Willem de Kooning
“The drawings that interest me the most are made with eyes closed. With eyes closed, I feel my hand slide down on the paper. I have an image in mind, but the results always surprise me. Beauty becomes petulant to me. I like the grotesque, it's more joyous”.
Born in 1904 to a working class family in Rotterdam, abstract Expressionist artist Willem de Kooning was celebrated for his exuberant paintings and vivid compositions, merging abstraction and representation. His seven-decade career was filled with continuous experimentation, shifting his style to explore new techniques and forms of expression.
In 1927 De Kooning stowed away on a boat bound for the United States of America in search of an "American" life. Starting as a house painter, De Kooning would go on to become one of America's most influential 20th century artists.
De Kooning was fond of working on paper, as it allowed for an immediacy that appealed to him. In 1953, Willem de Kooning shocked the art world by exhibiting his "Women" paintings which featured aggressively painted figural works and were seen by some as a betrayal of Abstract Expressionist principles. The Women paintings represented a commitment to the figurative tradition when artists like Pollock and Kline were moving away from representational imagery to pure abstraction. MoMa purchased Woman I in 1953, a validation of de Kooning's new experiment.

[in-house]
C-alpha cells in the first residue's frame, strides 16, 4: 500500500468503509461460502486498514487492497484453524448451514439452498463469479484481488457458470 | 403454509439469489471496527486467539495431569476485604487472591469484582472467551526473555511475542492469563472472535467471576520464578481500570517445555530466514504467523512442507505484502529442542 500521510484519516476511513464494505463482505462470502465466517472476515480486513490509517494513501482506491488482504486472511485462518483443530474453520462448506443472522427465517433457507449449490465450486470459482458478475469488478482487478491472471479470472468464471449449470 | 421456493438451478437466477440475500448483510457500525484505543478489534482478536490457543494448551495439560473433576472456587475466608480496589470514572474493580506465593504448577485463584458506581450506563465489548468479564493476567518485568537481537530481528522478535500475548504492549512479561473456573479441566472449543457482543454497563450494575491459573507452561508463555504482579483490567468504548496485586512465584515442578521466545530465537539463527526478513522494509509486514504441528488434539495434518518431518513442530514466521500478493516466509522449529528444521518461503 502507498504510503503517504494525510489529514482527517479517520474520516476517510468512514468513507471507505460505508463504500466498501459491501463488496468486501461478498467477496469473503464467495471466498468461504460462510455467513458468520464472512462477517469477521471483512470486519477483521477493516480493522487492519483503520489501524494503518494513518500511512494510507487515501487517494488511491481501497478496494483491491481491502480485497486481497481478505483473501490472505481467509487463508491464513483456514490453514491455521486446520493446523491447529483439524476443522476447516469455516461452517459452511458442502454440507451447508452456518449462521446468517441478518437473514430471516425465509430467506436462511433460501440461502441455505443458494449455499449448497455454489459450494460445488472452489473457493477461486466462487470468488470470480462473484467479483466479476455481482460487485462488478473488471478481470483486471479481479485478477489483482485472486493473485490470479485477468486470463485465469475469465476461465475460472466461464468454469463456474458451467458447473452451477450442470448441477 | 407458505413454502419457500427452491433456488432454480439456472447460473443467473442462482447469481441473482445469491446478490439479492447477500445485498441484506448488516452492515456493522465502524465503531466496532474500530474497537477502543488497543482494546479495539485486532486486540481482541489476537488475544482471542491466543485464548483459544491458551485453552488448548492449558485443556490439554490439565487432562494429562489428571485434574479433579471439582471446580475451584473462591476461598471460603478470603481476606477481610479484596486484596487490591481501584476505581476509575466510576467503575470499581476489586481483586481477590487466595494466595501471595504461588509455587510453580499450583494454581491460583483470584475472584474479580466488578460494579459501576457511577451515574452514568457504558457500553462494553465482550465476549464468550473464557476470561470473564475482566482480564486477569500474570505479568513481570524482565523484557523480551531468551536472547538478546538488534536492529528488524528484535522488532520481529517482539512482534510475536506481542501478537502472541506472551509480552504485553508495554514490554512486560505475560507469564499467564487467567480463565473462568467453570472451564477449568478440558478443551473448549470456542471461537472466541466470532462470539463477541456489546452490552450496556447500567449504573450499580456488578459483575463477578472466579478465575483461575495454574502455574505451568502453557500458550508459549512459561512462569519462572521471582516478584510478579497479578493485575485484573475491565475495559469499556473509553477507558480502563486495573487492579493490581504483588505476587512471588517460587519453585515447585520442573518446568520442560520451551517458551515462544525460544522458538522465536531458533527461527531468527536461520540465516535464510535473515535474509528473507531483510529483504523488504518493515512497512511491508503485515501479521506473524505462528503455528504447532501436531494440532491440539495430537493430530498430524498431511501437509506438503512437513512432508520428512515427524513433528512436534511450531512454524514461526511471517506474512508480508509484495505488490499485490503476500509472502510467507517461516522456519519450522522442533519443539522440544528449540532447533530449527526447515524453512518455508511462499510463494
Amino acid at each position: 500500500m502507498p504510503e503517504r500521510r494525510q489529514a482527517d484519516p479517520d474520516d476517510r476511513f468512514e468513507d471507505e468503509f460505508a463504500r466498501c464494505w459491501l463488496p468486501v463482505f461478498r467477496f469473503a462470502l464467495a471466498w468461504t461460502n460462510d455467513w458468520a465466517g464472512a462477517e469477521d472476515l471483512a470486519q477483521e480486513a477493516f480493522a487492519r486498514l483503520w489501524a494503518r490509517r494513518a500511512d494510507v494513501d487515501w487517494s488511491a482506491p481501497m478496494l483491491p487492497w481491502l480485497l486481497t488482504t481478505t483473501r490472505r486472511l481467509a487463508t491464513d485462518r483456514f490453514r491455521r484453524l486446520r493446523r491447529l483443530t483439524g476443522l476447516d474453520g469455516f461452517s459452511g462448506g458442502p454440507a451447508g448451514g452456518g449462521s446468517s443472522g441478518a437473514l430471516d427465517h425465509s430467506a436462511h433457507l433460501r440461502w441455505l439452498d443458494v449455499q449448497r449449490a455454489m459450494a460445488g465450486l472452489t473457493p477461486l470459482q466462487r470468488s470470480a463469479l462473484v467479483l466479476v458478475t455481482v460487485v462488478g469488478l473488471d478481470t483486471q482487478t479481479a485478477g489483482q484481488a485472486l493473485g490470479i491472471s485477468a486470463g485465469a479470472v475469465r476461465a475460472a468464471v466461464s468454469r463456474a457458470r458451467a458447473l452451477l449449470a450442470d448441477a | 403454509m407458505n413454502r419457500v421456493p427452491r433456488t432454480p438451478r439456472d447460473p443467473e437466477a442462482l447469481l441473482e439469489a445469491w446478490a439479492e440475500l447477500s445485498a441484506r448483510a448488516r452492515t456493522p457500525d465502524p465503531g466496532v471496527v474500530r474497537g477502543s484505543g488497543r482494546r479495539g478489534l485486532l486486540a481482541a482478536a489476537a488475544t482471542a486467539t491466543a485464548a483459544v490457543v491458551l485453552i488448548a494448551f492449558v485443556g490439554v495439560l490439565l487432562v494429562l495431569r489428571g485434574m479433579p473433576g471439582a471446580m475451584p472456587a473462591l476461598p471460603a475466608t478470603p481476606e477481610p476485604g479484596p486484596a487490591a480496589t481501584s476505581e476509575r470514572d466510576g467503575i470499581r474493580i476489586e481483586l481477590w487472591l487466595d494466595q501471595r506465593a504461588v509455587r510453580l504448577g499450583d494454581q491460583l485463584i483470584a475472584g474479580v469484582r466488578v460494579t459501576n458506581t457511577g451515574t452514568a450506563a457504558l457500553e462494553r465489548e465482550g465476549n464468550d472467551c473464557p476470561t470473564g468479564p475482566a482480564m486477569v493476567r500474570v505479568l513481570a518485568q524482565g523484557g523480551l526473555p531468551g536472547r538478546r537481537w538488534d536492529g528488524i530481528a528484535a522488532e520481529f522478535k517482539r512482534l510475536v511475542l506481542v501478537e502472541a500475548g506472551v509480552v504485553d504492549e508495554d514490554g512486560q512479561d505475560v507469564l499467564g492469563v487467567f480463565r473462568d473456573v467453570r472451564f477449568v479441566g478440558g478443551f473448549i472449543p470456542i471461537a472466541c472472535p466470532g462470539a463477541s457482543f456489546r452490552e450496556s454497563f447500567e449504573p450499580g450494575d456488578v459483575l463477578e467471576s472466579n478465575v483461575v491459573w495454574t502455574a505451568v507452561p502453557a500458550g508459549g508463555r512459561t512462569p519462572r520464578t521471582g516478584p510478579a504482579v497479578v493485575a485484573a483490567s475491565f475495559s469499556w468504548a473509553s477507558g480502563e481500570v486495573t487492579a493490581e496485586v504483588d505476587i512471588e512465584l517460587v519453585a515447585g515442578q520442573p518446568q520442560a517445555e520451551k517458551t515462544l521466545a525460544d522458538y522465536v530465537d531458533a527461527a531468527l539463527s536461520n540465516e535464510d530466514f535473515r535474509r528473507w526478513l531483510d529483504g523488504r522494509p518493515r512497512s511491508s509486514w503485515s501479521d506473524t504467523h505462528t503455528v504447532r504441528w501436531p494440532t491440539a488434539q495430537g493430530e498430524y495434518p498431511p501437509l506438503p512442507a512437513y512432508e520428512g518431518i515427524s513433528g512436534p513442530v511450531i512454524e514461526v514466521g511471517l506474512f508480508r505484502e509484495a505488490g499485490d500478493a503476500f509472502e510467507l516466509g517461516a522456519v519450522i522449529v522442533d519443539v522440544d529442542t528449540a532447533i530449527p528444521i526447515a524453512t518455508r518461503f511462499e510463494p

Throughout his career De Kooning continued to experiment, avoiding stagnation, and often found inspiration in looking to create works based on the many perils and realities of human life. De Kooning continued to work well into his eighties, producing his last work in 1991, before passing in 1997 at the age of 92. Leaving behind a legacy of his own, a synthesis of abstraction and figuration, De Kooning insisted on a freedom of breaking away from the "shoulds" of art to allow the true essence of what he believed lay at the very crux of an artists right to create.
De Kooning found great success in his decades long career and, as such, was awarded many honours including The Presidential Medal of Freedom in 1964. His works have been included in thousands of exhibitions and are in the permanent collections of many of the most exclusive art institutions abroad, including the Tate Modern, the Stedelijk Museum and the National Gallery of Australia, as well as, the Museum of Modern Art, the Art Institute of Chicago, the Metropolitan Museum of Art, New York; the Art Institute of Chicago and the National Gallery of Art, Washington, D.C., among others.